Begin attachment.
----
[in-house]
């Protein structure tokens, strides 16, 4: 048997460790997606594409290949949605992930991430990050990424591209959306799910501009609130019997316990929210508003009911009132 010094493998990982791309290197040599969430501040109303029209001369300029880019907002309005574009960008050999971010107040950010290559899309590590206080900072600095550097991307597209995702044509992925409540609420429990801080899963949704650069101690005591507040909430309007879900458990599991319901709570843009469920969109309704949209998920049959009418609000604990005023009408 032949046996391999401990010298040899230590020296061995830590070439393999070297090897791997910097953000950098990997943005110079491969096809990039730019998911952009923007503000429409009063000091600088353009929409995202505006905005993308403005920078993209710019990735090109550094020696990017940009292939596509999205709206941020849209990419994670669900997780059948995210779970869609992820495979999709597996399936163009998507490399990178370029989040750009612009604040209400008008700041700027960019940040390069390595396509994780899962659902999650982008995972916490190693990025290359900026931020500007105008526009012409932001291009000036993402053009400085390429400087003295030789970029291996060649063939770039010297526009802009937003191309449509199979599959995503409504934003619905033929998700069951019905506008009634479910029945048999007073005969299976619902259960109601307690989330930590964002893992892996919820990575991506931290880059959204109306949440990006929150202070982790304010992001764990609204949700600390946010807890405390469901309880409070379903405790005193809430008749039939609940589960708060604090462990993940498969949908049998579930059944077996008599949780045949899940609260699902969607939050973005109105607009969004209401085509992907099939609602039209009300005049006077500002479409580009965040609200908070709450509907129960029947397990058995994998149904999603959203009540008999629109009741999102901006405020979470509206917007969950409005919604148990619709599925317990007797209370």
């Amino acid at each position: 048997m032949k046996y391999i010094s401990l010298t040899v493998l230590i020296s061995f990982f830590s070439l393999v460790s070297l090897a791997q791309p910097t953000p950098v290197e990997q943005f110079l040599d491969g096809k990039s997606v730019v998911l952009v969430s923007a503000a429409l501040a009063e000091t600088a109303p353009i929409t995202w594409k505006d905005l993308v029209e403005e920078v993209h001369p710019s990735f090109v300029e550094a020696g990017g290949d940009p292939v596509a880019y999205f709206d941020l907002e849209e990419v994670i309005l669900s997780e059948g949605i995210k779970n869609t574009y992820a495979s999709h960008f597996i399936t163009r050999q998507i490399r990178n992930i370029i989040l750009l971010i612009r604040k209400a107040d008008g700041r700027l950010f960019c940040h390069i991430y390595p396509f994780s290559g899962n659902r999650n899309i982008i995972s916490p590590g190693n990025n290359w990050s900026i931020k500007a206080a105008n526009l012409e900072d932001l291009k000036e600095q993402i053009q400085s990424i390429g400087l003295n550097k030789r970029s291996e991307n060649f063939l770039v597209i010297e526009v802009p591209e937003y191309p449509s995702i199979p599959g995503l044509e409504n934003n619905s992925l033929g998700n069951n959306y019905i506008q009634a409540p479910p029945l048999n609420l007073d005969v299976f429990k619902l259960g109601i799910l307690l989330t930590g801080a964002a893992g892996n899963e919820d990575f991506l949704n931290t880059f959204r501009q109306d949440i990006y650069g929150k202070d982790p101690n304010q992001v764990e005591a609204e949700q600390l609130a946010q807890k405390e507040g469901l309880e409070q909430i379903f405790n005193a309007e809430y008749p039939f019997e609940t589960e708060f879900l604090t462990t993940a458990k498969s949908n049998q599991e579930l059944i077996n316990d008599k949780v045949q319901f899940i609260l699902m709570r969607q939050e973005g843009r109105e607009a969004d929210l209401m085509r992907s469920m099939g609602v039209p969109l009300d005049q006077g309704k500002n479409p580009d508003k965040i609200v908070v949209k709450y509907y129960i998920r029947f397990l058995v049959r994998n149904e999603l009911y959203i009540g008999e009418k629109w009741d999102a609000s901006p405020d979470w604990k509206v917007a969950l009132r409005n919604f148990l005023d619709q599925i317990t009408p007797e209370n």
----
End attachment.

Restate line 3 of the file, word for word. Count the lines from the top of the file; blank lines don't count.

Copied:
């Amino acid at each position: 048997m032949k046996y391999i010094s401990l010298t040899v493998l230590i020296s061995f990982f830590s070439l393999v460790s070297l090897a791997q791309p910097t953000p950098v290197e990997q943005f110079l040599d491969g096809k990039s997606v730019v998911l952009v969430s923007a503000a429409l501040a009063e000091t600088a109303p353009i929409t995202w594409k505006d905005l993308v029209e403005e920078v993209h001369p710019s990735f090109v300029e550094a020696g990017g290949d940009p292939v596509a880019y999205f709206d941020l907002e849209e990419v994670i309005l669900s997780e059948g949605i995210k779970n869609t574009y992820a495979s999709h960008f597996i399936t163009r050999q998507i490399r990178n992930i370029i989040l750009l971010i612009r604040k209400a107040d008008g700041r700027l950010f960019c940040h390069i991430y390595p396509f994780s290559g899962n659902r999650n899309i982008i995972s916490p590590g190693n990025n290359w990050s900026i931020k500007a206080a105008n526009l012409e900072d932001l291009k000036e600095q993402i053009q400085s990424i390429g400087l003295n550097k030789r970029s291996e991307n060649f063939l770039v597209i010297e526009v802009p591209e937003y191309p449509s995702i199979p599959g995503l044509e409504n934003n619905s992925l033929g998700n069951n959306y019905i506008q009634a409540p479910p029945l048999n609420l007073d005969v299976f429990k619902l259960g109601i799910l307690l989330t930590g801080a964002a893992g892996n899963e919820d990575f991506l949704n931290t880059f959204r501009q109306d949440i990006y650069g929150k202070d982790p101690n304010q992001v764990e005591a609204e949700q600390l609130a946010q807890k405390e507040g469901l309880e409070q909430i379903f405790n005193a309007e809430y008749p039939f019997e609940t589960e708060f879900l604090t462990t993940a458990k498969s949908n049998q599991e579930l059944i077996n316990d008599k949780v045949q319901f899940i609260l699902m709570r969607q939050e973005g843009r109105e607009a969004d929210l209401m085509r992907s469920m099939g609602v039209p969109l009300d005049q006077g309704k500002n479409p580009d508003k965040i609200v908070v949209k709450y509907y129960i998920r029947f397990l058995v049959r994998n149904e999603l009911y959203i009540g008999e009418k629109w009741d999102a609000s901006p405020d979470w604990k509206v917007a969950l009132r409005n919604f148990l005023d619709q599925i317990t009408p007797e209370n």